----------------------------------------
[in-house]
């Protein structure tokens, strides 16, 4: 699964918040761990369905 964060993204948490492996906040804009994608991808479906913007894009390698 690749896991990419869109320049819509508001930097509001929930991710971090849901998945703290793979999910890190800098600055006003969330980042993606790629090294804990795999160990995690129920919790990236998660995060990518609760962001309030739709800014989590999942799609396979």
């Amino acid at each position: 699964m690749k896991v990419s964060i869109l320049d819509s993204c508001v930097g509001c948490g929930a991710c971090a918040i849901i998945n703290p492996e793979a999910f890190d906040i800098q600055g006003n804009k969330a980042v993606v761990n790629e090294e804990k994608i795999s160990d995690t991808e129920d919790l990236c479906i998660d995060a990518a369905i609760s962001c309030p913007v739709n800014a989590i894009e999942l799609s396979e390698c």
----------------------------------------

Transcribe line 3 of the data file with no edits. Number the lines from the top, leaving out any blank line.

């Amino acid at each position: 699964m690749k896991v990419s964060i869109l320049d819509s993204c508001v930097g509001c948490g929930a991710c971090a918040i849901i998945n703290p492996e793979a999910f890190d906040i800098q600055g006003n804009k969330a980042v993606v761990n790629e090294e804990k994608i795999s160990d995690t991808e129920d919790l990236c479906i998660d995060a990518a369905i609760s962001c309030p913007v739709n800014a989590i894009e999942l799609s396979e390698c």